SAN JOSE, Calif. Slowing growth in semiconductors will drive new rounds of consolidation and partnerships as chip makers seek creative strategies. Under the continued price pressures, some systems makers are experimenting with direct links to foundries, cutting traditional chip makers out of the picture, according to an analyst at Gartner Inc. in a presentation here Thursday (June 7).
"Long-term compound annual growth rates have declined from 15 to 10 percent and now we are looking at five percent," said Bryan Lewis, a vice president of research at Gartner.
In its latest chip forecast, Gartner revised its 2007 semiconductor forecast from 6.4 down to just 2.5 percent growth this year. The market watcher estimates compound growth in semiconductors over the next five years at 5.1 percent. The good news is the steepness of semiconductor up and down cycles are moderating, thanks to a market less dependent on memory and more controlled about inventories.
In this environment, "price pressures are everywhere and they will only get worse," Lewis said. "We have entered a slower growth era and you have to adjust your strategies," he said.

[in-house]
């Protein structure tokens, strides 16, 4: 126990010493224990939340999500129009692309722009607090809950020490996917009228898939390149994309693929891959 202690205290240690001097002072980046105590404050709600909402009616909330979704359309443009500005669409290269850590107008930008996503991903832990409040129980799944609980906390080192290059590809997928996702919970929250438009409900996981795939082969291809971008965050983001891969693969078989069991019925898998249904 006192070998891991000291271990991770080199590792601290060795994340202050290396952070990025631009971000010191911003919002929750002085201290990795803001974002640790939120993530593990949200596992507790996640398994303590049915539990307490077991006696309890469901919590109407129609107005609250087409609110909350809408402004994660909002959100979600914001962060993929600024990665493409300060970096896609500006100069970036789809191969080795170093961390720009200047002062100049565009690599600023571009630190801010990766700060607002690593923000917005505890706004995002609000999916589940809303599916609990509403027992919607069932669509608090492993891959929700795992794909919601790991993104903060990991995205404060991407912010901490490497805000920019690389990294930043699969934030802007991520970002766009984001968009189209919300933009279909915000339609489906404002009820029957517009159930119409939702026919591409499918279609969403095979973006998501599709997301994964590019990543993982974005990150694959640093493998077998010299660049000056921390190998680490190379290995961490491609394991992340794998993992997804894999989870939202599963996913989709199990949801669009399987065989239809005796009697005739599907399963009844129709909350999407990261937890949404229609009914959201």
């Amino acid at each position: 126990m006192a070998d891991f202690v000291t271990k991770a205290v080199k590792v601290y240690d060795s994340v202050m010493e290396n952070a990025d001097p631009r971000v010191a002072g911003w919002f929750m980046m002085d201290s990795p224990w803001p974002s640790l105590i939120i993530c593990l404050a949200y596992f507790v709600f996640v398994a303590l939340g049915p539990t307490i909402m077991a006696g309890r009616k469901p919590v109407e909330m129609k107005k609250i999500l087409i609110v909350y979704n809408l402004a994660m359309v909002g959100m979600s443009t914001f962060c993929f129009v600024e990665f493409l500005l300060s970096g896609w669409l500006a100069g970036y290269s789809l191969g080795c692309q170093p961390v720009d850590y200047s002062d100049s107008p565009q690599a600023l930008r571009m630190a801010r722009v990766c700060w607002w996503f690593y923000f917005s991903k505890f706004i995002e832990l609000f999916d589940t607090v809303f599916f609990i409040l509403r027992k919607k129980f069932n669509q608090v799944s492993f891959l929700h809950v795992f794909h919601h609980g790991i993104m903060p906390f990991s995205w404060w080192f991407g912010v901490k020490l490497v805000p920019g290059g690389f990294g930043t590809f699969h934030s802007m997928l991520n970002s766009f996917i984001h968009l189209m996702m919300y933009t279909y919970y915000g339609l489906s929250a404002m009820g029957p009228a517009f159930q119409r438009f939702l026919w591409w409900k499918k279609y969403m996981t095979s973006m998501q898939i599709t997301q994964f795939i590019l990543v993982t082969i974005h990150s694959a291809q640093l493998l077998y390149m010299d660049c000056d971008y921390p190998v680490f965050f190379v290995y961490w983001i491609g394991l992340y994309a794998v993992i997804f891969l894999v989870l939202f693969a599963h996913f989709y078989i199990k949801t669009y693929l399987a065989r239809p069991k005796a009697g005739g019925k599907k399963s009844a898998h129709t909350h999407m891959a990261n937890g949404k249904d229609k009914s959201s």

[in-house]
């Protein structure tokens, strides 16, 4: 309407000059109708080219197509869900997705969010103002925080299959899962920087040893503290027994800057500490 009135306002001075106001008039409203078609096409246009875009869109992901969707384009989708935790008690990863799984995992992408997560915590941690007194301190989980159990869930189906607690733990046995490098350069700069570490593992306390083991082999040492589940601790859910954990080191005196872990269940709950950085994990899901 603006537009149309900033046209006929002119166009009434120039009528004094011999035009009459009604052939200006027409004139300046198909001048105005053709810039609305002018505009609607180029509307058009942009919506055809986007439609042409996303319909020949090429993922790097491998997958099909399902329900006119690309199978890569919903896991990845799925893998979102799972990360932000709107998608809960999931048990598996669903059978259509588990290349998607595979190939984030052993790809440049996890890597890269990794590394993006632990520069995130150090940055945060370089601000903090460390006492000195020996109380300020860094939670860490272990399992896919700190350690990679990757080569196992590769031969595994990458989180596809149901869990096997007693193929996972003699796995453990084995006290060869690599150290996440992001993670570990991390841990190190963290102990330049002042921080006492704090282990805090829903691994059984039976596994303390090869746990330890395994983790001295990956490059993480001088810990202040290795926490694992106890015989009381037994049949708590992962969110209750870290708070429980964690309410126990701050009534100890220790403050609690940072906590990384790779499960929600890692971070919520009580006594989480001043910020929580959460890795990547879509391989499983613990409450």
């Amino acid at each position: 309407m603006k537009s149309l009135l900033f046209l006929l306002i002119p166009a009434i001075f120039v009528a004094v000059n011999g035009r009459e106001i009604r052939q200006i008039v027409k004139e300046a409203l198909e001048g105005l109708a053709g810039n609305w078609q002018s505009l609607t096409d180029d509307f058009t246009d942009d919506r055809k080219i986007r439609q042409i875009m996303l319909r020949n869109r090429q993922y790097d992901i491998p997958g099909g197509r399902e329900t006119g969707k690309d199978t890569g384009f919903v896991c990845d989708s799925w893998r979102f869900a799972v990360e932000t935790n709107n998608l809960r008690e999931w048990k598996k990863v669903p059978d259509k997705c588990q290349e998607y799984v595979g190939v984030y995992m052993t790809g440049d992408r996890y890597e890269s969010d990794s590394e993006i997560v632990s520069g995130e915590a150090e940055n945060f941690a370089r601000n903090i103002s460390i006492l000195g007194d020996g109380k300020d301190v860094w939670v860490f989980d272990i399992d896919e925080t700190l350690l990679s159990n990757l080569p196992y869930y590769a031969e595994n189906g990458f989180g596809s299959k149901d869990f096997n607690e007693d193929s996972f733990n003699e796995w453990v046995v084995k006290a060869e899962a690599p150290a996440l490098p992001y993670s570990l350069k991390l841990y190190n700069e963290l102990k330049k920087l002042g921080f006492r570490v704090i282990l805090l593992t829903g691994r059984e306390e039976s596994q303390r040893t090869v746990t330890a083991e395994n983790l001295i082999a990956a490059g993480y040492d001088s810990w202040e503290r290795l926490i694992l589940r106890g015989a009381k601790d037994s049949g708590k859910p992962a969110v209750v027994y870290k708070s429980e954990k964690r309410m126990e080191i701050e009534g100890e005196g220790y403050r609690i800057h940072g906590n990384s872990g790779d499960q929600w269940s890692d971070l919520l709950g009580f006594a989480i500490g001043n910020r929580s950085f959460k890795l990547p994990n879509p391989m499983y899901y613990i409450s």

"Overall there will be more consolidation and some outright market exists," due to the continued slowdown in semiconductors, said Lewis.
Companies are working a variety of strategies ranging from mergers such as the combination of LSI Logic and Agere Systems to private equity deals struck by Freescale and NXP. However, Lewis poured cold water on rumors that private equity firms would buy up and combine Cadence Design Systems and Mentor Graphics.
"That would be biting off much more than anyone could handle," he said.
Partnerships between systems makers and foundries that cut out chip makers as middlemen is one of the more interesting strategies emerging in this climate, Lewis said.
Lewis pointed to the example of Microsoft which licensed for its Xbox 360 a graphics design from the former ATI Technologies and had it made at TSMC. The company considered a similar move for its Xbox 360 processor designed by IBM, but at the last minute decided to have IBM assume overall responsibility for making, packaging and testing the chip rather than buying raw wafers from Chartered Semiconductor.
Nevertheless, Lewis praised the partnership IBM has struck with Chartered and Samsung to share marketing as well as development of process technology and libraries. The trio recently snatched some of Qualcomm foundry business from TSMC, he noted.
Cisco Systems has had mixed experience trying a similar approach of taking some of its chip designs directly to foundries. In addition, some of China's system makers are trying this tactic for chips they reverse engineer for sale in China and make in China foundries, avoiding intellectual property royalties, Lewis said.